The novel is a reflection of the courage, endurance and resilience of women in the face of titanic oppression. It also attaches faces and names to the innocent victims caught in the crossfire of a decades-long bloody conflict that they did not initiate. This is a difficult novel to read because it feels like an exhausting emotional trek. You can expect to flinch while turning the pages as graphic images flash before your eyes bringing with it a sense of foreboding for the next misfortune to befall Mariam or Laila. The violation of what we consider to be fundamental human rights will shake you to your core. I felt the sadness and despair in the pit of my stomach and this feeling haunted me even days after I finished the novel. This may be a work of historical fiction but considering the events unfolding in Afghanistan right now, this is an important story to share with the world. For those of us watching Afghanistan as a conflict-ridden country through the stained sepia-tinted Western lens of news and films, this novel provides some much needed-perspective. 

The characters in the novel are complex and multidimensional. Mariam's character arc from a naïve child to a disillusioned teenager, a battered wife and finally an unsung hero is inspiring. She goes through unimaginable grief yet her resilience, quiet dignity and inner strength makes her the most admirable character in the novel. Laila is a character who is more easy to identify with - beautiful, smart and confident. Her headstrong nature and tendency to challenge authority represents the more modern face of Afghanistan. Bound by stifling limitations and having to make tremendous sacrifices, she still manages to retain her feisty personality till the end. While reading the novel, I felt that the switching of perspectives from Mariam to Laila's was a bit sudden and bumpy but the author eventually succeeded in striking a balance between them and making the emotional reality of the two women's entwined lives palpable to the reader. As far as the men are concerned, I liked how the author showcased polarizing ideologies and personalities. You have the self-centered and cowardly Jalil who cruelly spurned his daughter only to repent much later in life. There is Rasheed who is unapologetically misogynistic, manipulative and malevolent. His backstory does shed light on some of his actions, although not to the extent of justifying them. Only when presented with a son do his dormant redeeming qualities make an appearance. On the other side, there is Mullah Faizullah, the only positive male role model in Mariam's childhood. He teaches her about religion, encourages her education and offers the compassion and comfort she craves. Then there is the sensitive Hakim and nurturing Tariq whose innate love, respect and support for the women in their lives defy stereotypes. 

I was amazed as to how well Khaled Hosseini writes from a woman’s point of view. As a South Asian woman, I am acquainted with the patriarchal values and social norms that keep gender inequalities alive. Although not sharing the same social, religious or economic background as the protagonists in the story and fortunately, not having personally experienced much gender-based discrimination in my life, the novel still spoke to me in a profound way. I was struck by how much I take for granted and humbled by how privileged my life is in comparison.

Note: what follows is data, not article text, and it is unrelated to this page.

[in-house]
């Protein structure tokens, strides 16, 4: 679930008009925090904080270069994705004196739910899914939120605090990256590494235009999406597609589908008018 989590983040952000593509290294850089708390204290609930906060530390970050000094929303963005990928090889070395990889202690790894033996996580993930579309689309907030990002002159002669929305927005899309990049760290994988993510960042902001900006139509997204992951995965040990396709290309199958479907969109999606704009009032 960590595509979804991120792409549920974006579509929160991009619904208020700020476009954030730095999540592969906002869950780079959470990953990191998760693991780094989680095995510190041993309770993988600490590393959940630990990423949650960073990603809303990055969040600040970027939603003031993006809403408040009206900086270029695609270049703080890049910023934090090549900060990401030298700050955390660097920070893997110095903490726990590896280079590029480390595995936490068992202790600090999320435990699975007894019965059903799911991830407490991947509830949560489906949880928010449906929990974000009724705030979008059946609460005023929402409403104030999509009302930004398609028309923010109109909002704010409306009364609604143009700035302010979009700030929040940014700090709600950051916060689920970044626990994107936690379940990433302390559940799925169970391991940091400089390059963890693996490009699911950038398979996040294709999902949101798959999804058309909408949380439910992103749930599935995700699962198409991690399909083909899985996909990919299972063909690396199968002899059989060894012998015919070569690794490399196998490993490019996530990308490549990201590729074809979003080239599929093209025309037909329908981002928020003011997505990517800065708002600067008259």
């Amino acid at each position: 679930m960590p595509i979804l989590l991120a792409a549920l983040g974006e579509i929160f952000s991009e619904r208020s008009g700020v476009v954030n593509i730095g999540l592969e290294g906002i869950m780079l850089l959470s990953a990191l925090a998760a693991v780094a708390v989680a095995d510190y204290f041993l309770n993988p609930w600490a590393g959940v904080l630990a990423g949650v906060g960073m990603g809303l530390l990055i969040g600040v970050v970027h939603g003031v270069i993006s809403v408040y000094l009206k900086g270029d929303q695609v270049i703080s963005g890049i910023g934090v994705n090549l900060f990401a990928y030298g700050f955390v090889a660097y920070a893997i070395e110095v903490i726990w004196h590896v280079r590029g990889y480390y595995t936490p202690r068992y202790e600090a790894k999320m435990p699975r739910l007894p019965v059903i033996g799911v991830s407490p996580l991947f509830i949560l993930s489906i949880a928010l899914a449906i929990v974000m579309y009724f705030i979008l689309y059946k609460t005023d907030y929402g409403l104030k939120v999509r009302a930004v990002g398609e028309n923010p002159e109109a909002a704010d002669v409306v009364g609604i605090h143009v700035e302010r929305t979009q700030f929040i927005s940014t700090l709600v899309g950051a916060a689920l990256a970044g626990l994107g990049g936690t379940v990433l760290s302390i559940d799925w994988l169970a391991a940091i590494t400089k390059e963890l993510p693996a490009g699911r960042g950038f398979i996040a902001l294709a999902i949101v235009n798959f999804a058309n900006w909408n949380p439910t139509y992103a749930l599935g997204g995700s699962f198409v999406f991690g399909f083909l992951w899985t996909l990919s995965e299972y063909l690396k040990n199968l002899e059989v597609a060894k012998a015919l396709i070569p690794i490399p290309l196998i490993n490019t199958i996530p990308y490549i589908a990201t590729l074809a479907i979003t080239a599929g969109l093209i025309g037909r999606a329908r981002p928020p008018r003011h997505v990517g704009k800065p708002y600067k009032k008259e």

Through the descriptions of the natural beauty of the landscapes, colorful cultural heritage and glimpses of everyday life in Afghanistan, the author humanizes the country that is often only associated with war, terrorism and atrocities of the Taliban. He gives us a peek into the soul behind the inscrutable veil and establishes a heartfelt connection to the women donning them who have needs, desires and hope just like everyone else. 

It is quite obvious that Hosseini loves his native homeland and is heartbroken by the tragedy of the situation there. He manages to give the reader an unbiased account of the brutal history of the country, addresses the pressing societal issues and lends a voice to those who largely go unheard. As grim as most parts of the novel are, it ends on a positive and uplifting note. 

“A man's heart is a wretched, wretched thing. It isn't like a mother's womb. It won't bleed. It won't stretch to make room for you.”

“Learn this now and learn it well. Like a compass facing north, a man’s accusing finger always finds a woman. Always.”

“A woman who will be like a rock in a riverbed, enduring without complaint, her grace not sullied but shaped by the turbulence that washes over her.”

Khaled Hosseini
A Thousand Splendid Suns 


The powerful storyline, lyrical prose, evocative descriptions, nuanced characterization and tantalizing foreshadowing, make this an utterly riveting read. 


Highly recommended! 


My rating for this book is




Cheers,
Megha

No comments:

Post a Comment

What do you think of this post? You can leave a message to let me know. Thanks!

Please note that I reserve the right to delete any comments that I deem inappropriate, offensive, spam or self-advertising. I appreciate your understanding in this matter.

Related Posts Plugin for WordPress, Blogger...